“What I don’t get,” Olivia said, “Is why that crazy witch threw magic dust on me. What was the point of that?”
“Let’s go ask her,” Darla said, her voice suddenly colder than the breeze.
“Wait. Are you sure that’s…” Olivia rushed to catch up.
Darla was walking faster than usual, and her jaw was set. She turned down an alley, and Olivia followed.
“Where are we going?” Olivia asked.
Olivia stopped at a pile of dirty, discarded cloth, and started kicking it.
“What are you…Oh!” Olivia gasped.
The cloth moved of its own volition, growing and rising and resolving itself into the shape of a woman. A specific woman. The witch.
“Three Penny Annie,” Darla said, folding her arms.
“Daughter,” the witch said, rubbing her side.
“No,” Darla said, “You do not call me that. You gave away that right.”
“Very, well, Darla, why are you here?”
“Your mischief nearly cost this girl her life.” Darla said, her voice flat.
“Did it?” Three Penny asked, “I see your friend standing before me, alive and unhanged. I think the words that you seek are ‘thank you’. Tell me, Darla, have you ever known my mischief to fail?”
“Wait,” Olivia demanded, “Are you saying you planned all this?”
“You’re welcome…” Three Penny said.
“It doesn’t matter what she says,” Darla cut her off, “She’s full of lies and poison. Let’s get out of here,” she grabbed Olivia’s arm and pulled her away.
“Wait a minute…” Olivia said, but Darla was dragging her away. She glanced back at the witch. For one brief moment, Three Penny seemed to be just a small, sad, defeated woman. In the next, she was the witch again.
“Come visit again soon!” Three Penny called after them, “I do so enjoy these family reunions!”
“You just stay away from us!” Darla roared, not looking back.
Us? Olivia stumbled, trying to keep up, Are we an us? Do I want to be an us? There’s nobody in this world I’d rather to be with, but…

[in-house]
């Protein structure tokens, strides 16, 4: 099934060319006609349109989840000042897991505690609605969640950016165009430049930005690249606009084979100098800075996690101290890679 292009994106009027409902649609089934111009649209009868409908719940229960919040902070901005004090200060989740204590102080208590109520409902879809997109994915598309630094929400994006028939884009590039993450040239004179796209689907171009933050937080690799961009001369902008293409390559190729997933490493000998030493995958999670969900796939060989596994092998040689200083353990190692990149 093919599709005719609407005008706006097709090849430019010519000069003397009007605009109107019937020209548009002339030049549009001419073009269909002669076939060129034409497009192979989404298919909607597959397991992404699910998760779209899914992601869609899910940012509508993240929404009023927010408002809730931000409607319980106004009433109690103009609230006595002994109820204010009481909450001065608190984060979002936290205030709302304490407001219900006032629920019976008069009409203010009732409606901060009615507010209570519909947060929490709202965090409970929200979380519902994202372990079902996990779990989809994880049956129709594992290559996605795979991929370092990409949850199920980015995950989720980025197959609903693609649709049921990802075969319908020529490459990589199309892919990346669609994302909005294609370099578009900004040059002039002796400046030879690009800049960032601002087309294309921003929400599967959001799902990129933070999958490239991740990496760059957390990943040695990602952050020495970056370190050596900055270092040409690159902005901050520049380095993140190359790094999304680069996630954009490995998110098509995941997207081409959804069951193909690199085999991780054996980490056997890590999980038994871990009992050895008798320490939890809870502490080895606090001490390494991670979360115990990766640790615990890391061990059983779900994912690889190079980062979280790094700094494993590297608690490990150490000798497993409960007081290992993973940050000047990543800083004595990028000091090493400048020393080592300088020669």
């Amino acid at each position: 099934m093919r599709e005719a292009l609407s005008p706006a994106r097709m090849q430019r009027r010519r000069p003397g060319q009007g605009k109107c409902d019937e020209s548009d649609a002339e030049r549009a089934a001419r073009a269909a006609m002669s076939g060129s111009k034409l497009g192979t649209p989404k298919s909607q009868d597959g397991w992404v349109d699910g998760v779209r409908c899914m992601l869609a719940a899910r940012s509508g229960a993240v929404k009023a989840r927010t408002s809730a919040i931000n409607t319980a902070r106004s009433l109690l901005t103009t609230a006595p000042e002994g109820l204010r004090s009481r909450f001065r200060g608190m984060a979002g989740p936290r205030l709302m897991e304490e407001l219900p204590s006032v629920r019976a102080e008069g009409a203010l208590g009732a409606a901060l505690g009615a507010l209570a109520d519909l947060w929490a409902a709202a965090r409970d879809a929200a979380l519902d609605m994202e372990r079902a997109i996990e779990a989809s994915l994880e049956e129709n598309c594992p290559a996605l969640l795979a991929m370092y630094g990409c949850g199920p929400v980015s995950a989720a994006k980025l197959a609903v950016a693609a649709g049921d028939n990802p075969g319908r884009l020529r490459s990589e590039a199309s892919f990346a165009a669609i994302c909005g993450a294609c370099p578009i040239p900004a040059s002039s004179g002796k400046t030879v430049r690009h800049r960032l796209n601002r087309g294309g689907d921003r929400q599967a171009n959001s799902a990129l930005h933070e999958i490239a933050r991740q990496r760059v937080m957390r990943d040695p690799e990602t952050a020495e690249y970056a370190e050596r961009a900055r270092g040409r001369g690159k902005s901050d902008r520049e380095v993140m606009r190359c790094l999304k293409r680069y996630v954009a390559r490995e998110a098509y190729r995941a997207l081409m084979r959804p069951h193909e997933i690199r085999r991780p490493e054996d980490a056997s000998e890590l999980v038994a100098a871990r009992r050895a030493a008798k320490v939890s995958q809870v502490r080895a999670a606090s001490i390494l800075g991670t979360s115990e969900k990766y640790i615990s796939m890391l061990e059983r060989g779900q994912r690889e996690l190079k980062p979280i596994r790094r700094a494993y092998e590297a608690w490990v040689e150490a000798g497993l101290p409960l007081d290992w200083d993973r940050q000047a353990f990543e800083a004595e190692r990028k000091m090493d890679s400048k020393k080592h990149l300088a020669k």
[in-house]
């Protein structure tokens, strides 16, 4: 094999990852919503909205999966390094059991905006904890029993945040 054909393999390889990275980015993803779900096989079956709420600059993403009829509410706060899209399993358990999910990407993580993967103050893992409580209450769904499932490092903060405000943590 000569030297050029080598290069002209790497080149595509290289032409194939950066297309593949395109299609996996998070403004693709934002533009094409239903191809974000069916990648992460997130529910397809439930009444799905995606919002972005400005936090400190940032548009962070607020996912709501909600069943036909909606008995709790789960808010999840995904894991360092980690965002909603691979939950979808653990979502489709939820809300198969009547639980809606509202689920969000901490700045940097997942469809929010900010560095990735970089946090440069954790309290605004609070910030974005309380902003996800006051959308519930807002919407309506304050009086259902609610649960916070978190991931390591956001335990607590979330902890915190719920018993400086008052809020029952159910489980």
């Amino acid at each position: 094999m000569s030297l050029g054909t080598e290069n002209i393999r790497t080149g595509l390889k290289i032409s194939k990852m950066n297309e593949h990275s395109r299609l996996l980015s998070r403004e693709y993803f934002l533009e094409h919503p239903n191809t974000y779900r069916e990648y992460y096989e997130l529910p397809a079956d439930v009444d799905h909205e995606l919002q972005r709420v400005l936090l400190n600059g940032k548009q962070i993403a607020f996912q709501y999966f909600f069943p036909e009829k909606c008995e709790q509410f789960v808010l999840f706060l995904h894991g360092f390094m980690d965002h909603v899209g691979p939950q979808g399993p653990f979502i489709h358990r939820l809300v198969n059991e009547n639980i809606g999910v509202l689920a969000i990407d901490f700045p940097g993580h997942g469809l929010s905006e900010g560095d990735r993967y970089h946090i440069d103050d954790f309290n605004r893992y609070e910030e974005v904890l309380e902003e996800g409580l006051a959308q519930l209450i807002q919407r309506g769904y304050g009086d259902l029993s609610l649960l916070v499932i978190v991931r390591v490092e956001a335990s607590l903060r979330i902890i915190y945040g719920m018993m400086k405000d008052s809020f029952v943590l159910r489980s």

They were passing the tavern again.
“Darla, stop!” Olivia shouted.
Darla stopped. “What now?” she demanded.
“Where are we going?” Olivia asked.
“To the beach,” Darla gestured to the sky, “The sun’s over the rooftops, the boats will be in soon. I can catch the morning rush, work a bit, and we can get an early lunch afterwards.”
“No, Darla, where are we going? Where is this…relationship headed?”
Darla threw her hands up in exasperation. “I…I don’t even know what that question means.”
“Then try this one,” Oliva said, “What do you want from me?”
“That’s easy,” Darla said, “I want you to stop wanting to leave me.”
“I…I don’t want to leave you.” Olivia said. I don’t. I really don’t. What does that make me?
“Well, Sweetie, that still means at least one of us needs to make a living, so…” Darla turned toward the beach.
“Wait, Darla. Could you give up the trade?”
“Sure,” Darla said, “Right after I give up eating and sleeping under a roof.”
“I still have the money Deep gave me.” Olivia held the pouch up.
“Are you telling me there’s a lifetime worth of money in that little bag?” Darla asked.
“There might be,” Olivia said glancing at the tavern, “Follow me.”
The tavern had just opened for the day. The owner was behind the bar, wiping pint glasses for the midmorning rush.
“Can I get you anything?” the barman asked.